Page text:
$$$ Jeffrey Epstein in Real Life [Daily Intel]
$$$ Adventures in Diligence II: The Paper Cut [Going Private]
$$$ Are Walruses Efficient? [LoSC]
$$$ MBIA wins through sheer force of boredom. [Portfolio]
Archive for January 2008
$$$ Jeffrey Epstein in Real Life [Daily Intel]
The inquiry into what the banks knew about the structured credit products they built from mortgages has begun to show signs of moral panic and paranoia. Already we’re seeing the typical result: really bad, radical ideas being put forth as sensible, or even obvious reforms.
Take the proposal coming from some securities industry specialists to make public the due-diligence reports provided to banks by independent diligence specialist. “We need to…improve the due-diligence process by standardizing it and by disclosing” the results to ratings agencies and investors, said Rod Dubitsky, head of asset-backed securities research at Credit Suisse Group, told the Wall Street Journal.
We now know that more information does not equal transparency—it often simply muddies things further. Even worse, knowledge that diligence reports will be seen by investors will create incentives for banks and diligence companies to conspire to produce clean reports. A public diligence report would very likely be less diligent than one that can be kept private.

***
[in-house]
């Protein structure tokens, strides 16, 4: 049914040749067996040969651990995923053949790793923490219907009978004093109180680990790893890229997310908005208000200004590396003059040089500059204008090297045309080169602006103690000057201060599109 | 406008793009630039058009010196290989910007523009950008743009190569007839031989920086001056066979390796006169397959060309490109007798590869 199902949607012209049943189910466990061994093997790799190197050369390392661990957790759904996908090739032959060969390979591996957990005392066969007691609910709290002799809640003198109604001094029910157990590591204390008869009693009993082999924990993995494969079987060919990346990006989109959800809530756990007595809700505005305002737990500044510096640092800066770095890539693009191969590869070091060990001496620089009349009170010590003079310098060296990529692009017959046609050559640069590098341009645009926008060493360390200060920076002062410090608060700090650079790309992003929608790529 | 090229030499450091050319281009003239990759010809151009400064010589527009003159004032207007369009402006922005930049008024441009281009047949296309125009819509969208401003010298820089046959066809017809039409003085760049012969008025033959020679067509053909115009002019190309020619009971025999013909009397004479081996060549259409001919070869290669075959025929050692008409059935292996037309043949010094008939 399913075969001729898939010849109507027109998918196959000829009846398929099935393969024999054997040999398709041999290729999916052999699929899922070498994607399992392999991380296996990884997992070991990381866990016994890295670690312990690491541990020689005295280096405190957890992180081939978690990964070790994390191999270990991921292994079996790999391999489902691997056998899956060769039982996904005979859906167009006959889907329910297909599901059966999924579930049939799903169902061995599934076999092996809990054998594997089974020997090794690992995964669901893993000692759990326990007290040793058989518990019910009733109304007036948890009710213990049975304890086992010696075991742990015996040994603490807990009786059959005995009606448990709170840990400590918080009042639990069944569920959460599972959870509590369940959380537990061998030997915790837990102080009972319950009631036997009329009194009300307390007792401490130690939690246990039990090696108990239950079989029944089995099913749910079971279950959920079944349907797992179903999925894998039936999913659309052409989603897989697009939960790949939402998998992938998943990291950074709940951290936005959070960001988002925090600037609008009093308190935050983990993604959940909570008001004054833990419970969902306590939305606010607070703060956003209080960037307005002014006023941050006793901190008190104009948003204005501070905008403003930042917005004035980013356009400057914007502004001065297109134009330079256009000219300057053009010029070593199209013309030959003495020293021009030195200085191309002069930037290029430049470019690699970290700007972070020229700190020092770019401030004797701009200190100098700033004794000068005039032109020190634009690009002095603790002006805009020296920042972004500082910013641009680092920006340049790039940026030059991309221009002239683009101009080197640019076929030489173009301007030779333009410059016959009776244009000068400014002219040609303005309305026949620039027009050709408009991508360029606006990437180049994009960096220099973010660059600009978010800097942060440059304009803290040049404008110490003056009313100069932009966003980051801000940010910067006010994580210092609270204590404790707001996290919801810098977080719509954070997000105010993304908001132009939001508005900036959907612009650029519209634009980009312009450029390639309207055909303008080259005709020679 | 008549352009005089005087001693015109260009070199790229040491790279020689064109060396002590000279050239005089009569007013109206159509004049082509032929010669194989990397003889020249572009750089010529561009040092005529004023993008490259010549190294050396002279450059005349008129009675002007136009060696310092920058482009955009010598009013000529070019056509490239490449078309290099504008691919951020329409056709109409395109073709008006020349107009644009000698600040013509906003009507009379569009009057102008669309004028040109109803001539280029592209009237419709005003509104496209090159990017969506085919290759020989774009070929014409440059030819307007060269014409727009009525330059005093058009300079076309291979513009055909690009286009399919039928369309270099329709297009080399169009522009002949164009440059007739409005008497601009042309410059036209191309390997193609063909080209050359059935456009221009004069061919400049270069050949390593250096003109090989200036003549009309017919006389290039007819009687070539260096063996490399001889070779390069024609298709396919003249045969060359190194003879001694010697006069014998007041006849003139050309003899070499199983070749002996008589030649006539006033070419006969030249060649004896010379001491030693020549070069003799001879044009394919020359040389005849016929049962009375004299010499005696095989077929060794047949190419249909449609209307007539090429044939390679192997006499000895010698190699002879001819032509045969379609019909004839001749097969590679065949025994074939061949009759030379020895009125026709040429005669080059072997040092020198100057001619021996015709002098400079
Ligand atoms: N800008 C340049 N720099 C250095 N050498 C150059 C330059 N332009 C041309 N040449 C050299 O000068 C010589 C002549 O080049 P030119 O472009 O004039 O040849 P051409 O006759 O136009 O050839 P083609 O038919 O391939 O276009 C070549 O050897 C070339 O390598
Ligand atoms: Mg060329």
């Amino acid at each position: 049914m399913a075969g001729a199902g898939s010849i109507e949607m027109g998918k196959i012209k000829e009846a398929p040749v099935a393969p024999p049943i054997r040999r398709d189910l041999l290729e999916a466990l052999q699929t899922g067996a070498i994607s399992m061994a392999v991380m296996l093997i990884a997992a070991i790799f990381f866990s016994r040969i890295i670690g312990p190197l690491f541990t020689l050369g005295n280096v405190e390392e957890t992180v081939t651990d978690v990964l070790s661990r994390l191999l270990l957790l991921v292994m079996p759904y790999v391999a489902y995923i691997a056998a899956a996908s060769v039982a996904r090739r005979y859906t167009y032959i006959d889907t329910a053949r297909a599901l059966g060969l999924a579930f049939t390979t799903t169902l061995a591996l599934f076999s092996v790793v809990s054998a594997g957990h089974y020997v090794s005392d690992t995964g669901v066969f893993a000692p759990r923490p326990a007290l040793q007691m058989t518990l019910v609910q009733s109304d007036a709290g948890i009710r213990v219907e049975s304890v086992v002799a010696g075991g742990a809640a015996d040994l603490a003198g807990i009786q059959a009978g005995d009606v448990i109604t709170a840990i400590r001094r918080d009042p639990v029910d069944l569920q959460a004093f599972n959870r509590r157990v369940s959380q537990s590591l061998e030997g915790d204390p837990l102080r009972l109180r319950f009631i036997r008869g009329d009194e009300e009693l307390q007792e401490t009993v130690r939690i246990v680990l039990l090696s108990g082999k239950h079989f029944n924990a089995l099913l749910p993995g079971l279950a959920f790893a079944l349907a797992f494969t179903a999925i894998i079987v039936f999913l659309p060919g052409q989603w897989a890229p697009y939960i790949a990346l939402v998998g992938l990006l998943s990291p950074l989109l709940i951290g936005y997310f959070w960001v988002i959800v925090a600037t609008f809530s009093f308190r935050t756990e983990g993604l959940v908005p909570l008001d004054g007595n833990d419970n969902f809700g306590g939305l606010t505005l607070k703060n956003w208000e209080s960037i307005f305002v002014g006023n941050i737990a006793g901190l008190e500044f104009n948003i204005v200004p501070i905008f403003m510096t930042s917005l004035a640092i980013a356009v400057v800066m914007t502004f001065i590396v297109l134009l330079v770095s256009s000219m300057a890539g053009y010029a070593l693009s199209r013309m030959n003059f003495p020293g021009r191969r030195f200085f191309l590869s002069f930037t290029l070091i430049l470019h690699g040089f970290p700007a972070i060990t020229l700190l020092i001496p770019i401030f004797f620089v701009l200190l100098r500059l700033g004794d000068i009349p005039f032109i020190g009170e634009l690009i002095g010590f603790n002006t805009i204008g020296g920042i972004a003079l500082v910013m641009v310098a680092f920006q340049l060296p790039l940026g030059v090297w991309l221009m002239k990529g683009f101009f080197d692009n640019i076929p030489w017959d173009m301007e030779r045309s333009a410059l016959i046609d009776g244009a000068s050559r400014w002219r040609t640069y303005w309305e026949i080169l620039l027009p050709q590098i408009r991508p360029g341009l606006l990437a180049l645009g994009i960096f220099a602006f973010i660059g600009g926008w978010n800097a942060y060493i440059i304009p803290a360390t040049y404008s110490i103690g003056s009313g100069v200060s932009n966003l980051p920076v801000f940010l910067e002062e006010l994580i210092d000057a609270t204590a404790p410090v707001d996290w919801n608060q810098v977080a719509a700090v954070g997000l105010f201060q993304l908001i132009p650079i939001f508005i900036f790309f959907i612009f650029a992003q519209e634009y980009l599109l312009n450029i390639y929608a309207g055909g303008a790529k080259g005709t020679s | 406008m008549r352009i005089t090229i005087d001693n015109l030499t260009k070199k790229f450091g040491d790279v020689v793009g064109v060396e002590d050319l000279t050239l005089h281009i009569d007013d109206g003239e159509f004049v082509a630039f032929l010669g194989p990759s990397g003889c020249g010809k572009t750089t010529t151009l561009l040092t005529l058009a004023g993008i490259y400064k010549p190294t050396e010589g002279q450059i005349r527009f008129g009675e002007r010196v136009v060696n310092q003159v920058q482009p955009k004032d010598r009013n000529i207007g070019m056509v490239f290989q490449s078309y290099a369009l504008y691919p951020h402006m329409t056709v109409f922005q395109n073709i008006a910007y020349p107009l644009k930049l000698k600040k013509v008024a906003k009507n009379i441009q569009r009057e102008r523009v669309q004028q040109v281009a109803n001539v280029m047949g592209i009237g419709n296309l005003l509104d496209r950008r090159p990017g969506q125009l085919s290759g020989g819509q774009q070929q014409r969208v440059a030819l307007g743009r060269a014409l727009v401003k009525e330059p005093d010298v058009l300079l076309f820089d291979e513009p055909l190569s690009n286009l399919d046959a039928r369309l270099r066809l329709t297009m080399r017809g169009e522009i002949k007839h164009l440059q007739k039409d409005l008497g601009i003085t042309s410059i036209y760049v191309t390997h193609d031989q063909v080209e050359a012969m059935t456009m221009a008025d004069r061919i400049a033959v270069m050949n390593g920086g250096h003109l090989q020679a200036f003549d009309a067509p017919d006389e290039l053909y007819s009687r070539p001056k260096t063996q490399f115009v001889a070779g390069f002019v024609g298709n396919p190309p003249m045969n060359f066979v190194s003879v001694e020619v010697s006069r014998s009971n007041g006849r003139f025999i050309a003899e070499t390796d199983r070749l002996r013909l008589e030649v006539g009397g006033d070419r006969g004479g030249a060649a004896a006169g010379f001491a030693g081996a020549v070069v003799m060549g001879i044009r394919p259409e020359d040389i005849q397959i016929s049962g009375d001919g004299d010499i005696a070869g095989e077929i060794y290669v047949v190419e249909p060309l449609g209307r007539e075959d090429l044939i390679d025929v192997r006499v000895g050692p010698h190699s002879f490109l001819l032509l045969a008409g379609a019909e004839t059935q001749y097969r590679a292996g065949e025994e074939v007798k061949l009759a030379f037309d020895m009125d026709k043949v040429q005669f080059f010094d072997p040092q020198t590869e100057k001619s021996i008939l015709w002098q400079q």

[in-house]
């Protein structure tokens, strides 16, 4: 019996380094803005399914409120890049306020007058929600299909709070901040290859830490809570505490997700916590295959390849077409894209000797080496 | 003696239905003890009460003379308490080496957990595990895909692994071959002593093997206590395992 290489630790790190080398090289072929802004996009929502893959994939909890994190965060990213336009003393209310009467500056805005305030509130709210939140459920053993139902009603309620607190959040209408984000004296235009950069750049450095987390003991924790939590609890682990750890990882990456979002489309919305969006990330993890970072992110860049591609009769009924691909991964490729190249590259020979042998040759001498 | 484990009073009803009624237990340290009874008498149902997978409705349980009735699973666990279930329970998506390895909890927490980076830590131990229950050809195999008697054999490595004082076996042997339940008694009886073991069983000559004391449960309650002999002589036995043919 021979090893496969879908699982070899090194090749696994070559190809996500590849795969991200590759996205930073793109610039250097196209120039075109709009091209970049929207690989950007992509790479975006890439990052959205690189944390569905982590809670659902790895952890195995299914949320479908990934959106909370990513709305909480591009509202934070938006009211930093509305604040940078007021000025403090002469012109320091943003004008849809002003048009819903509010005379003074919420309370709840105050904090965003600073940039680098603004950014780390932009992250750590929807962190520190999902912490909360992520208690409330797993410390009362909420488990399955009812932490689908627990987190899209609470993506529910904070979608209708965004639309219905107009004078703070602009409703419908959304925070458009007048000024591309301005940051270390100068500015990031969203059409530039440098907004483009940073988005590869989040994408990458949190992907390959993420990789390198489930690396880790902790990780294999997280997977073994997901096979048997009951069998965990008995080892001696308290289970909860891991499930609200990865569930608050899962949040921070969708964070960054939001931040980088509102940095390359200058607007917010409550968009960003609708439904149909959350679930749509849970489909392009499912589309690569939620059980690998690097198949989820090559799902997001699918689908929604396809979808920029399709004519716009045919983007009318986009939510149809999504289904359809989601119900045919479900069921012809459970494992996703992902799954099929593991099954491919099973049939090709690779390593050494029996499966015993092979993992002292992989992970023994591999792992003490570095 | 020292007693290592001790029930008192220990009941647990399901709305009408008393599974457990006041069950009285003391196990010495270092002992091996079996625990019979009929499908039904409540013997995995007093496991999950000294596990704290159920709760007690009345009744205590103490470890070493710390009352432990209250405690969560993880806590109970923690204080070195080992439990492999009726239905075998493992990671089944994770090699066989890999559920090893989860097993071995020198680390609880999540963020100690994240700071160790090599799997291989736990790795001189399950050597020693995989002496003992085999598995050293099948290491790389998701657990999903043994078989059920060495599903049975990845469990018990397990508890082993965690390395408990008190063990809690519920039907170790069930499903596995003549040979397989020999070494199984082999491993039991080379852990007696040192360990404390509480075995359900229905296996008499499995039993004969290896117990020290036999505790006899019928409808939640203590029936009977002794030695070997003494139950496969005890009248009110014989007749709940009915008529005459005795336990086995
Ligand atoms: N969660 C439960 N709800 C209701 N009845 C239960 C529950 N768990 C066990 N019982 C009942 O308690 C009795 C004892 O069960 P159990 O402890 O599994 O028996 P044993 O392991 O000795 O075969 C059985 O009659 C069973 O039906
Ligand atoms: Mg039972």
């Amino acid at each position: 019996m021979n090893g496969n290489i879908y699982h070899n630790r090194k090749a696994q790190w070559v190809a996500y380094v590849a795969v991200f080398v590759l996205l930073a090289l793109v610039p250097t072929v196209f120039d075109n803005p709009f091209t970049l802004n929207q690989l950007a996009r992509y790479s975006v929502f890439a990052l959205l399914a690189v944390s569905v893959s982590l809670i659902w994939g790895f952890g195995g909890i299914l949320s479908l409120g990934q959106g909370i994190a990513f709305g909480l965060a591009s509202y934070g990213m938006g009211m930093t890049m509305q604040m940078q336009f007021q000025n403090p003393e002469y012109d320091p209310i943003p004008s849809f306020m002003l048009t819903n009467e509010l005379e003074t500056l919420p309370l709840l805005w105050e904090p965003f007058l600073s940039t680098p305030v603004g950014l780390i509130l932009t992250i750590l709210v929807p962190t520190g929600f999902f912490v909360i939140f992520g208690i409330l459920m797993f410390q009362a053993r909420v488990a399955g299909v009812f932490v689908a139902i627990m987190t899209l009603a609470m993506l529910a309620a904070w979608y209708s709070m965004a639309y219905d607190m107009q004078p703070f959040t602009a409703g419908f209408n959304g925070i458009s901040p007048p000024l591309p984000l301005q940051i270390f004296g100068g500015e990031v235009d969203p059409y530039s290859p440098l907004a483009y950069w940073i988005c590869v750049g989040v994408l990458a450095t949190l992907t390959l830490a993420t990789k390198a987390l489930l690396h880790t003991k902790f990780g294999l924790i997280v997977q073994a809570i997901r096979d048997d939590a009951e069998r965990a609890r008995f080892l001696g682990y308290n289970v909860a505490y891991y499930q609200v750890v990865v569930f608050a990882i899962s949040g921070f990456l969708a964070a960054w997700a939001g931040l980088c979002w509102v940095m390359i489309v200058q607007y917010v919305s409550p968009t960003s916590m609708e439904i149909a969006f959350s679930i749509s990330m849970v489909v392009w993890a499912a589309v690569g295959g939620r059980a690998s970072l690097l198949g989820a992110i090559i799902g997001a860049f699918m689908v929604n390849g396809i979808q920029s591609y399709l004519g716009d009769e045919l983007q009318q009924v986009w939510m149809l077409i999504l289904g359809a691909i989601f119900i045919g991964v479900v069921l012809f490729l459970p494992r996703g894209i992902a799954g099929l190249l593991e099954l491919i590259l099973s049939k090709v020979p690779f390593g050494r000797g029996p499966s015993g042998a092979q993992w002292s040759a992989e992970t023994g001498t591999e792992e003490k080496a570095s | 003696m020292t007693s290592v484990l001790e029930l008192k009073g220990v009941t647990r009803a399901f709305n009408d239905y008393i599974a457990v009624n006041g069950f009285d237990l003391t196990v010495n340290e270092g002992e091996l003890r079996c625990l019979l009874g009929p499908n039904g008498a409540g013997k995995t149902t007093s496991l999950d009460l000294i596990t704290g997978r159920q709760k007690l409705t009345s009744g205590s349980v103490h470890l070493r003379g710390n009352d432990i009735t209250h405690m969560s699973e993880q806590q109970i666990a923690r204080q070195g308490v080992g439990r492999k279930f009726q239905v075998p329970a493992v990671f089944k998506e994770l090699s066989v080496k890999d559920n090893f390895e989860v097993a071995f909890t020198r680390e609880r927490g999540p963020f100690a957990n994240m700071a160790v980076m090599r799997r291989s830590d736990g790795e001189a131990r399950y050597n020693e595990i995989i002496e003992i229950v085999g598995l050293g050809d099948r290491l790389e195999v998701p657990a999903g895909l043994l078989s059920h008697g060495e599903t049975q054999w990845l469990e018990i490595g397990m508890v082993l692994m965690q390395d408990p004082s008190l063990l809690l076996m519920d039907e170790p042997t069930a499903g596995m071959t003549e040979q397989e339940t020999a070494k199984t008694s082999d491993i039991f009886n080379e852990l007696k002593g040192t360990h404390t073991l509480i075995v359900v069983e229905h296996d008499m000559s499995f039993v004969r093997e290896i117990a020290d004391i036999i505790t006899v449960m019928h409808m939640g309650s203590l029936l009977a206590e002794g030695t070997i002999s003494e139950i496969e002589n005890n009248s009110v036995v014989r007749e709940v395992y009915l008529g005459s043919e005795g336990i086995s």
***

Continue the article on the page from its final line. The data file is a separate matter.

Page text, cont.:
This is not an abstract fear. The pressure to clean up reports already exists for fear of litigation. Everyone who has done this kind of work knows that there are certain things you save for the conference call, the contents of which are far harder to subpoena, request through discovery or conclude. One bank we worked with—in our lives before DealBreaker—regularly requested that no records be kept from diligence and all reports be delivered verbally.
Destroying due diligence won’t save it.
Something’s amiss at UBS. Though the bank was set to pass out bonuses made entirely out of craptastic stock (down 35 percent for the year) and marshmallows today, employees are acting surprisingly calm, almost…too calm. One in wealth management tells us “we’re doing alright…it’s not a bloodbath” and the word from banking and trading is “it’s not the end of the world.” Is it possible that despite blowing a ton of money on worthless (but pretty!) ice sculptures for the holiday party at the Natural History Museum and losing a few billion dollars the other day, the friends o’ the SS aren’t stiffing all on b’s? We’re skeptical. And we remain unconvinced that no one’s angry enough to pull a Merrill. Are you planning something? Let us know.